Chapter 2 - Simple Monte Carlo Simulation using Excel and Links among Simulation Statistics and Probability 1 Decision Making under Uncertainty

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Unformatted text preview: Simple Monte Carlo Simulation using Excel and Links among Simulation, Statistics and Probability 1. Decision Making under Uncertainty Simulation is typically used to help make decisions in the presence of uncertainty. One might very well ask whether we need to go through the trouble of performing a simulation. Perhaps we can just plug in the expected values of the random variables that influence our decision and make a. decision without the need for simulation. The following example illustrates why simply plugging the expected values of the random variables may not be a good idea. You are playing a game where you pick two people from a large population at random and compute the ratio between the ages of the first and second person. Your pay off is equal to the ratio between the ages of the two people. Assume that the age of a random person from the population is uniformly distributed over [1, 80]. What is your expected payoff? A tempting answer is to argue that the expectation of the age of each person is 40%. Therefore, the expectation of the ratio between the ages is 1. It turns out this answer is not quite right. To see this, let X and Y respectively be the ages of the first and second person. Since the population is large, it is reasonable to assume that X and Y are independent random variables and they are both uniformly distributed over [1,80]. We are interested in computing 1E{X / Y}. We build a spreadsheet that looks like the following. A B C First Age Second Age Payoff 1 =1+79*RAND O =1+79*RAND O =A2/B2 The spreadsheet above simulates the draw of two people from the population. Each time we run the simulation model, we plug different values for the ages of the two people and observe the payoff, which is the ratio between the two ages. If we do this many, say 1,000,000, times, then we can obtain a histogram for the payoff. This histogram looks like the following. 300.000 250.000 200,000 150,000 ‘ Frequency 100,000 50,000 14 From the histogram, we observe that the expected payoff is significantly larger than 1. To see what happened, let the function g(z,y) be defined as g(:r,y) = In this case, the expected payoff is given by lE{X/Y} = IE{g(X, On the other hand, the argument that provided the expected payoff of 1 computes ]E{X} = g(lE{X If we had g(lE{X},lE{Y}) = lE{g(X,Y)}, then the expected payoff would have been lE‘.{X/Y} = lE{g(X,Y)} = g(]E{X},lE{Y}) = = 1. However, except for very special cases, we almost never have ]E{g(X, Y)} : g(lE{X}, The moral of the example is Average “Fain {Lg m'l X/lflel OVPIOQQ DU‘f'ruii This is perhaps the most important reason for using simulation. Note also that by performing a simulation we discovered something about the spread of the payoff. Therefore, simulation added to our insight about the behavior of the problem. This is the second reason for using simulation. Finally, we could run simulations for different types of games and we choose a game to play. That is, we could have used simulation to evaluate alternative system designs and choose the best one. This is a third reason for using simulation. 2. Making Expectation and Probability Computations by Using Simulation " ' M On the game show “Who Wants to be a Bazillionaire?” contestants win fabulous prizes for answering stupid questions. If the contestant gets the answer correct, then the winnings W are obtained by multiplying the prize (P) with the bonus multiplier That 15, W = BP. The prize P is random and uniformly distributed over the interval [$1000, $3000]. The bonus multiplier B has a discrete uniform distribution over the interval [1,20], so that it can take on the values {1, 2, . . . ,20} with equal probability. Question * What is the expected winnings? What is the probability that the winnings will be at least $20000? Method 1 7 Try to compute analytically. l—lrrii ire-‘5‘ 0“ Method 2 — Experiment by playing the game 100 times. Compute the average winnings to estimate the expectation. Use the proportion of games on which the even ” occurred to estimate the probability. ’1’ng «3 fl, [5 L 3.; law. Q Method 3 * Use the power of computer to experiment — do a simulation study! Generating the required random numbers * To make this work, we need a way of getting the computer to mimic the play of the game. Every computer has a uniform random 15 number generator that generates uniformly distributed random variables over the interval [0,1]. So, how do we “transform” this uniform randomness over the interval [0,1] into the distributions that we need? Using the function =RANDO in Excel, we can generate a uniformly distributed random variable U over the interval [0,1]. Question — How can we transform the random variable U into the prize random variable P, which is uniformly distributed over the interval [1000, 3000]? UN Ulo'lj 9000u+ [030 I’m bl[[noo, 2:533 —7\ Ema): 20013 In general, a uniformly distributed random variable U over the interval [0,1] can be trans— formed into a uniformly distributed random variable over the interval [a, b] y umuro.o V: a+ mm in» wok/time? Question — How do we transform the random variable U into the bonus random variable B that takes values {1, 2, . . . , 20} with equal probability? Here is a hard way of doing this. [0.00, 0.05) [0.05, 0.10) [0.10, 0.15) [0.95, 1.00) if U < 2:15 B = 1 elseifU<o_r1 B=2 ‘ < all? = P else 1fU _ B 3 u:o_(‘,1-{' 7,314: 8.) Ezfi else if U <05 B = 19 else B = 20 . . . u o o : Do. u The same computation can be succmctly carrled out by _ u m U‘ l“! O 2 U W l ’ 2 ‘l E _l In Excel we can use =RDUNDUP (20*A1 , 0), assuming that the value of U is contained in cell A1. In general, a uniformly distributed random variable U over the interval [0,1] can be trans— formed into a discrete uniform random variable over the integers {1, 2, ..., n} by [bi-Al Setting up a spreadsheet * We now have a method for generating samples of P and B. The spreadsheet code for this calculation looks something like 3 16 In“ m >$2om =RANDO =RANDO =1000+2000=1=B2 =ROUNDUPCC2*20,0) _- Recall that we want to estimate the expected winnings and the probability that the winnings are at least $20000. We let PT, and Bar, be the prize and the bonus in replication n. We let W}, be the winning in replication 7; and keep track of this quantity in Column F. That is, it: = bun ea, Also, for each replication n, we check whether the winnings exceed $20000. In order to do this, we define the random variable X as so ""1; O 0/“) w 71'3000 We let X“ denote whether the winnings in replication n exceed $20000. That is, A 7/ Zoo 0 >6 ' “0 W ’0 0/0) In order to do this, Column G should include the formula 6 ‘. : We can now use the computer to replicate the experiment N times, yielding realizations FZ7/ 20000} [,0) of {l/Vn : n = 1,...,N} and {Xn : n : l,...,N}. Then, we can estimate the expected winnings by H mm t i... 2 Wm H 4“! Question * How do we know that this method works? Law of large numbers w Let Z1, Z2, . . . be i.i.d. random variables with lE|Z1| < 00. Then, “almost always” 1 n n i=1 as n, m; 00. In our example, {Wu : n = 1, . . . ,N} have the same distribution as W and they are i.i.d.. More interestingly, we can estimate the probability that the winnings exceed $20000 by _ I" XN t - E?“ >1“ N L' 17 This computation is also justified by the law of large numbers because n. 2 >6... 6* w w; i. WWW-(12mm llWl N 11;, 1 c 7KZD°°°J Side note — Let MA) be the indicator random variable for event A. That is, MA) 2 1 if event A has occurred 0 otherwise. IE{1I(A)}=’L 1PM”; + o. iii/H: lw IE{(I[(A))2}= l. Ill/0+ o. Ill/“l: LW? '2. wan/1)): E [WMle (“5510‘”) “" ml”? ‘ (ill/“)1 To shorten the discussion, we concentrate only on estimating lP’{W > 20000} from now on. Question — Every time we run the simulation model, our estimate of lP’{W > 20000} changes. How confident can we be in our estimate? To assess the error, the standard approach is to construct a confidence interval. This has been discussed earlier. We will simply review the conclusion. 3. Fixed Sample Size Confidence Intervals To produce an approximate 100(1 —— 00% confidence interval for EX, 1. Select a sample size N. 2. Generate N i.i.d. samples X1,X2, . . . ,XN of X. 3. Compute the estimators c 1 N 1 N 7 2 XN=WéXm Siv=fl;(Xn—XN) 4. Look up the value of Za/g such that lP’{—za/2 g NU], 1) S Za/g} = 1 — a. 5. The approximate 100(1 — a)% confidence interval for [EX is given by XN 3!: 205/2 This random interval will include EX approximately 100(1 — 00% of the time. 18 Emmple — A simulation run with 10 replications yields {Xn : n: l,...,10} = {1,0,0,1,1,0,1,1,0, 1}. We have X10 = 0.6, sin 2 0.267. So, a 95% confidence interval is 0.6 IF 1.96\/0.0267. Question — How large should N (the number of replications) be, so that we are reasonably confident of our estimate in ]P’{W > 20000}? ' What we know about confidence intervals is enough to answer this question. 4. Selecting the Sample Size Often, people prespecify the number of simulation runs to perform (N), and then carry out the above analysis to determine a confidence interval. This approach allows a reasonable prediction of the computational effort required in the simulation, but gives no control on the size of the resulting confidence interval. We would like a method to estimate how large N should be, so that the resulting 100(1 — 00% confidence interval will have a prespecified width. The confidence interval is of the form XNinu/g (ah/JV) , and the half—width of the interval is U z —. MW Set If the desired half—width is 13, then we can set 2 r? 2 ’g 336‘, , [7- =_ ,_ plfl. U“ m X {a “ to obtain a 100(1 — a)% confidence interval with half—width 1?. However, the problem is that 02 is usually unknown, and an estimate of 02 (that is, 3%.) can be obtained only after carrying out a certain number of simulation runs. One approach to overcome this problem is to perform some “trial runs.” We’ carry out A? simulation runs (with, typically, 20 g k g 50) and let {X,’, : n : 1, . . . ,k} be the outcomes of the trial runs. We compute XilkX’ 4— 1 k X’ X2 n) n.— Now, we can use fig as an estimate of 0'2. If we want to ensure that the confidence interval half-width is 1?, we pick N such that kl L ( Z an. - .y Emmple * Continuing with our previous example, suppose we want to estimate lEX with 19 2120.01 accuracy with 95% confidence. We had, from 10 replications, E10 = 0.267. So we want to choose N 2 (g: guns/la) W J? N_ ML. W ' immaqL 'un / t t “m? " mm“ ‘ HA “I we 1»??? Relative precision intervals e Suppose now that we want to estimate lEX with a relative accuracy of 1007 percent. That is, we want our confidence interval to have a half—width of 'yllEX In this case, we estimate lEX by X k, and set the desired half—width of the confidence interval to We pick N to satisfy ~ Etc 2 jg $1, 2 rleIZzaz— :4» N: (‘1 ~) ’ m an: Example — Continuing our previous example, suppose we want to estimate lEX with 425% accuracy with 95% confidence. We had, from 10 replications, X10 2 0.6, 53%, = 0.267. 80 we want to choose N 0.05 X 0.6 2 1.96 %7 => N 2 1139.67 => Pick N = 1140. Having computed a good value of N using these formulas, we carry out N additional simulation runs and form a confidence interval as described earlier from these N “production runs.” Note that the final confidence interval may be wider or narrower than desired, because the final confidence interval is constructed by using 8%, (obtained from the production runs). 2 312‘, may be larger or smaller than file. For the final confidence interval, the information from the “trial runs” is typically dis— carded. This usually is not a problem, since N is typically much greater than the number of trial runs. There are procedures available, known as “two—stage” procedures, that try to combine the data from the trial and production runs, but they are considerably more compli~ cated. 5. A Note on Accuracy Suppose that we want to double the accuracy of our confidence interval — that is, halve the confidence interval half—width. How can we do this? Recall that the confidence interval half—width is 0* za/ZW Since 2042 and a are fixed, we can increase the accuracy only by increasing N. Question — Suppose that N is given and a confidence interval has already been computed. We want to decrease the halfnwidth of the confidence interval to half of its current value. How many simulation runs do we need? ‘33 We need four times as many replications to get twice the accuracy. Question e Assume that with N observations, the confidence interval is 0.6273 2|: 0.005 = [0.6223, 0.6323]. If we want one more decimal place of accuracy, then how many simulation runs do we need? 1AM 1mm 4' (“j 0'. L 7,43 "l: O. 990 5 . P P z‘a‘ 0:00 5 e :z‘ E" 6 0,7900 ‘35 ”' W: W loo p.) For one more decimal place of accuracy, we need to run 100 times as many replications. Therefore, if you want to obtain very accurate predictions through simulation, you may need a huge number of simulation runs. 21 ...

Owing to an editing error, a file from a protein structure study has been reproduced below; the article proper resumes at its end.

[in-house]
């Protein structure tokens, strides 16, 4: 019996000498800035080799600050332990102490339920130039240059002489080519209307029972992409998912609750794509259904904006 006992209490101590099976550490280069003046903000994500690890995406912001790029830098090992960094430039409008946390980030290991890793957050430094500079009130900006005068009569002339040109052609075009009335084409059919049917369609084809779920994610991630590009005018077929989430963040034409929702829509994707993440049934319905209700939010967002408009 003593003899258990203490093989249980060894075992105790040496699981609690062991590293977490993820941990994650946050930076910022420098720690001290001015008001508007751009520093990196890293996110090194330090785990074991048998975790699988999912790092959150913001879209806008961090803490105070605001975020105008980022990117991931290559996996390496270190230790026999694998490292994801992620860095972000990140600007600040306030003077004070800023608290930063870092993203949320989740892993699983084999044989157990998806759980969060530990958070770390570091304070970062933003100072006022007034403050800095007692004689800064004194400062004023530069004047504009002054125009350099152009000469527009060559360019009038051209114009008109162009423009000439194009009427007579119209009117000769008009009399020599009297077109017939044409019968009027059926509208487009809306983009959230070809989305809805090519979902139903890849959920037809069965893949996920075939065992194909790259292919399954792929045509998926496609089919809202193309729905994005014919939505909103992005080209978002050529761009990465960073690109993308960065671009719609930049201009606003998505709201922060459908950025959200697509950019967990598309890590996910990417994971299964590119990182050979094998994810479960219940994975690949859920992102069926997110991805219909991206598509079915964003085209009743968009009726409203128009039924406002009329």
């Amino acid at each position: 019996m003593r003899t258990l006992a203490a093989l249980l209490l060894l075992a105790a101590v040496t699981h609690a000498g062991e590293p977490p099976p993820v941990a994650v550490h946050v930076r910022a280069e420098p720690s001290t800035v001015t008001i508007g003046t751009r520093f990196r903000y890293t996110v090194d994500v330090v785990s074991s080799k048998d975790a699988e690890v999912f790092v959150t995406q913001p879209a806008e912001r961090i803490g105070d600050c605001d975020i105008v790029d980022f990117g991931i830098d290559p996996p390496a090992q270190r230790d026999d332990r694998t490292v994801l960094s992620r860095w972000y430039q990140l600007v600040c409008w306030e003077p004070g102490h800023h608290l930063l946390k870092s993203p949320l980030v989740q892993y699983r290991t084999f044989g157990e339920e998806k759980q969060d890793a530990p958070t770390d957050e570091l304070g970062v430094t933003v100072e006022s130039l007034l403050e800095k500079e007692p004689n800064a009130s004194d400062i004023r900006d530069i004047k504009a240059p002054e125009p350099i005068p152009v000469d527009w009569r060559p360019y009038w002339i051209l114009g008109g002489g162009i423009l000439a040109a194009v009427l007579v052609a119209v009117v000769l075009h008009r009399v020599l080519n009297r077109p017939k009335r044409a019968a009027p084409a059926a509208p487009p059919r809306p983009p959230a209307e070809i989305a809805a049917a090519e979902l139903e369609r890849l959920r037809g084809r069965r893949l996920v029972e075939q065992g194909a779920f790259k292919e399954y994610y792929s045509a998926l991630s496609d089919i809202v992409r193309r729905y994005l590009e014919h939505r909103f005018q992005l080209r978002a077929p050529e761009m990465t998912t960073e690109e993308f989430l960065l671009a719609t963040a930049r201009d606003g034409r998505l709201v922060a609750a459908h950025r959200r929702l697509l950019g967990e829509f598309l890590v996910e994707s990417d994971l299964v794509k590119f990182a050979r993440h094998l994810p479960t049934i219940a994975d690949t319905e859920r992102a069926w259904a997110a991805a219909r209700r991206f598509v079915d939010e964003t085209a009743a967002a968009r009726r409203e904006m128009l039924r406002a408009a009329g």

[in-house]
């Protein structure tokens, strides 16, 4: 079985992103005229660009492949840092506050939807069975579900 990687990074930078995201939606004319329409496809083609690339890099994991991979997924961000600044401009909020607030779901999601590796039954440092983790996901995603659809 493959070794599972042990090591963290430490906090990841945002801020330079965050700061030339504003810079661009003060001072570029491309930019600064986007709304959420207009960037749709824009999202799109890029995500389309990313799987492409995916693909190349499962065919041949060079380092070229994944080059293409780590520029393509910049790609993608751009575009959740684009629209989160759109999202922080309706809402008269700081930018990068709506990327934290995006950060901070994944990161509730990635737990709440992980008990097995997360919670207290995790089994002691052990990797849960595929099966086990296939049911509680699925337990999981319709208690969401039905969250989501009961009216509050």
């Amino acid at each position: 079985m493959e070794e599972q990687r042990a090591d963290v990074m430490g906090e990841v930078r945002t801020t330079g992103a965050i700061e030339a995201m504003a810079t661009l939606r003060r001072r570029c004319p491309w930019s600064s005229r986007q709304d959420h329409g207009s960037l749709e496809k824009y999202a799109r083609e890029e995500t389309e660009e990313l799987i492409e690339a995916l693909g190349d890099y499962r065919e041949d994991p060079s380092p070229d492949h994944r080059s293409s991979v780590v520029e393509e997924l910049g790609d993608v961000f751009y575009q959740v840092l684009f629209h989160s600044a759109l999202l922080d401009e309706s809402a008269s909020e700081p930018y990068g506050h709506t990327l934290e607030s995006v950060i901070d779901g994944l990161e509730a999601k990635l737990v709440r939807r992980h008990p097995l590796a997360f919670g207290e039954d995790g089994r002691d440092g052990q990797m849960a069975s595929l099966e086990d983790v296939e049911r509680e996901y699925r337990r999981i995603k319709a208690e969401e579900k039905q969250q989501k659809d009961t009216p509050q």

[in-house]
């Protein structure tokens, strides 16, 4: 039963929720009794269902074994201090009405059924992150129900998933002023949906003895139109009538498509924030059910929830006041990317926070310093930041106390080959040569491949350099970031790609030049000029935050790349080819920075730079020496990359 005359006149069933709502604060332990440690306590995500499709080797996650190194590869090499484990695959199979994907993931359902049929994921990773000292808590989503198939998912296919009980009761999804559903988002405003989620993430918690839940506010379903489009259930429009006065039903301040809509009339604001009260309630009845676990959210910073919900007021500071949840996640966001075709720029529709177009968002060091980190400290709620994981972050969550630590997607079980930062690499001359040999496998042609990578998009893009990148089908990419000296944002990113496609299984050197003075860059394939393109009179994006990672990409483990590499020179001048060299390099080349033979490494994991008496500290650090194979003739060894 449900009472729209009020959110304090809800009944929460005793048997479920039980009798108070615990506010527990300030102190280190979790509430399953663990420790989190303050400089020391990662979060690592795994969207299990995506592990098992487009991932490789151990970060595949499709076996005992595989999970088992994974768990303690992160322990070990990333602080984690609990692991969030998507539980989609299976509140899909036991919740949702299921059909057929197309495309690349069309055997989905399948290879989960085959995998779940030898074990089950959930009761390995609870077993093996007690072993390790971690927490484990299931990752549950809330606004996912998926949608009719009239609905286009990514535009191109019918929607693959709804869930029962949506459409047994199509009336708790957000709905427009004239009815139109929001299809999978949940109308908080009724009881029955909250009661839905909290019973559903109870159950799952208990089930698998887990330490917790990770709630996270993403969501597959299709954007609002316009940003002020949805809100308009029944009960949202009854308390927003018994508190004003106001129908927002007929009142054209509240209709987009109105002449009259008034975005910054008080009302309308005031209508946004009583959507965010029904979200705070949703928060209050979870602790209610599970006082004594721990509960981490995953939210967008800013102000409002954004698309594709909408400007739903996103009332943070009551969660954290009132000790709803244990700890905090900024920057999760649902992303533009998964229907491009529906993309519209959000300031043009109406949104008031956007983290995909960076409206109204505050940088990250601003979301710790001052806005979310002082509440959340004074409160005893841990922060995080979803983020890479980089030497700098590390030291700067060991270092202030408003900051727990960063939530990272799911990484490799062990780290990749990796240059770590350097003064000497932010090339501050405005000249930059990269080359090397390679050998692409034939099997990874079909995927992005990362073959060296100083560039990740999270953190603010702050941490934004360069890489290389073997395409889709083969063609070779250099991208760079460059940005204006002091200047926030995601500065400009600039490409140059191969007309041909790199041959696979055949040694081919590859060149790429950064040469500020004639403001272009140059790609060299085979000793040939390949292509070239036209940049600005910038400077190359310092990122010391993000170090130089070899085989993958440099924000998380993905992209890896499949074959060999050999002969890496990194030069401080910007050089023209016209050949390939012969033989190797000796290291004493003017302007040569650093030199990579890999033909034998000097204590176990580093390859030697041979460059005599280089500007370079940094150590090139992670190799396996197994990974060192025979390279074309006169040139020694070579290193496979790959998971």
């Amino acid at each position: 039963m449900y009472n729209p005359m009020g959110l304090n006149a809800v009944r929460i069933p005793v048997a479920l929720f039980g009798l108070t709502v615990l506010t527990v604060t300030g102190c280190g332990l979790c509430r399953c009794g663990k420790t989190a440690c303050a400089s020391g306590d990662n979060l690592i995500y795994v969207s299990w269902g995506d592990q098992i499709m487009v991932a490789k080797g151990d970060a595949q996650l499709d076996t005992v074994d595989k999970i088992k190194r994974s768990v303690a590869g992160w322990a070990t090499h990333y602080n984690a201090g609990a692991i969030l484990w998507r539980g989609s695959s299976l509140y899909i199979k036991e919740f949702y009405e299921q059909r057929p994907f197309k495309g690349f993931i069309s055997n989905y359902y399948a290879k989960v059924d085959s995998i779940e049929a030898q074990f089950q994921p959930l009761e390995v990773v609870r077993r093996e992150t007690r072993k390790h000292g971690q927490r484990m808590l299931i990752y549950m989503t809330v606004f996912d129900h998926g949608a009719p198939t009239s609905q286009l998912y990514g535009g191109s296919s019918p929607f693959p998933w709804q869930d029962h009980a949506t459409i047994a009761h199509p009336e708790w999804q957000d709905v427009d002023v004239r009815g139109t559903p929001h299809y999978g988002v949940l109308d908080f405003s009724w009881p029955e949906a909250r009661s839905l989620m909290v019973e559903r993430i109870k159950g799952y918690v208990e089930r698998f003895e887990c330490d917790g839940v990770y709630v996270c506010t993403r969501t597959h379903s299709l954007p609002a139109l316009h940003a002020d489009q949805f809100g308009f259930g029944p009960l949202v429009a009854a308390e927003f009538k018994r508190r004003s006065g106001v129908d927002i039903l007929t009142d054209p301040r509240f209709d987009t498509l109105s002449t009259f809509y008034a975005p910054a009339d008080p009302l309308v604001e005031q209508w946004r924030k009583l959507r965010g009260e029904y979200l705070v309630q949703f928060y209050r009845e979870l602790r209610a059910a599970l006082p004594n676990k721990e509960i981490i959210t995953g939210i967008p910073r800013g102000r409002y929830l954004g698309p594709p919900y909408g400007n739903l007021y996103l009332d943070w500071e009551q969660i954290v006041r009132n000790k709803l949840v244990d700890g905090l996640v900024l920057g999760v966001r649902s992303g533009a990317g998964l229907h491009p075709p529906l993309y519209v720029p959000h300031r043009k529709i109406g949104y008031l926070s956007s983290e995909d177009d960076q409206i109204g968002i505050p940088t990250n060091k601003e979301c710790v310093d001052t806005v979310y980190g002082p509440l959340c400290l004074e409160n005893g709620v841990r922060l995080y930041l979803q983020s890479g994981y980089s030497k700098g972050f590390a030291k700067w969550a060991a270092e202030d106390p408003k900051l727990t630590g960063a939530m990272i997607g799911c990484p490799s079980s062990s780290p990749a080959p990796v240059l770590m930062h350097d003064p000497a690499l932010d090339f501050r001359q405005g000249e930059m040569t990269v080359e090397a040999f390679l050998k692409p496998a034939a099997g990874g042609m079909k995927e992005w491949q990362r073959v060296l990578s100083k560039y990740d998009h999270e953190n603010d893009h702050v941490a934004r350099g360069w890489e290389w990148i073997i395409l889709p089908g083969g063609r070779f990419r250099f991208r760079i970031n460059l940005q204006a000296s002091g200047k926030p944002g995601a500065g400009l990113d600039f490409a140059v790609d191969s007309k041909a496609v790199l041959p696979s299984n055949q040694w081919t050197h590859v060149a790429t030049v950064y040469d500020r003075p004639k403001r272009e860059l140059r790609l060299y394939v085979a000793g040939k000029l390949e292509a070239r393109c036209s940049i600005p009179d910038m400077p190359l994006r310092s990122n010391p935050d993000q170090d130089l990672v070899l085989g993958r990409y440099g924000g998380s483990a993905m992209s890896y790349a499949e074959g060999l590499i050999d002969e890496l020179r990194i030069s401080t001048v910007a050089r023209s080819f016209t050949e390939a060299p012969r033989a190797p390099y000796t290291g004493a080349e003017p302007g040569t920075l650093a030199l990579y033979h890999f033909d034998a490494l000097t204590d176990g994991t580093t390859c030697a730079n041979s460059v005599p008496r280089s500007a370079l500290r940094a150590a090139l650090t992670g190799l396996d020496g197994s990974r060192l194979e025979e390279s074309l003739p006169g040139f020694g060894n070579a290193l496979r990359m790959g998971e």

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This note was uploaded on 03/08/2012 for the course ORIE 4580 at Cornell University (Engineering School).

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Chapter 2 - Simple Monte Carlo Simulation using Excel and Links among Simulation Statistics and Probability 1 Decision Making under Uncertainty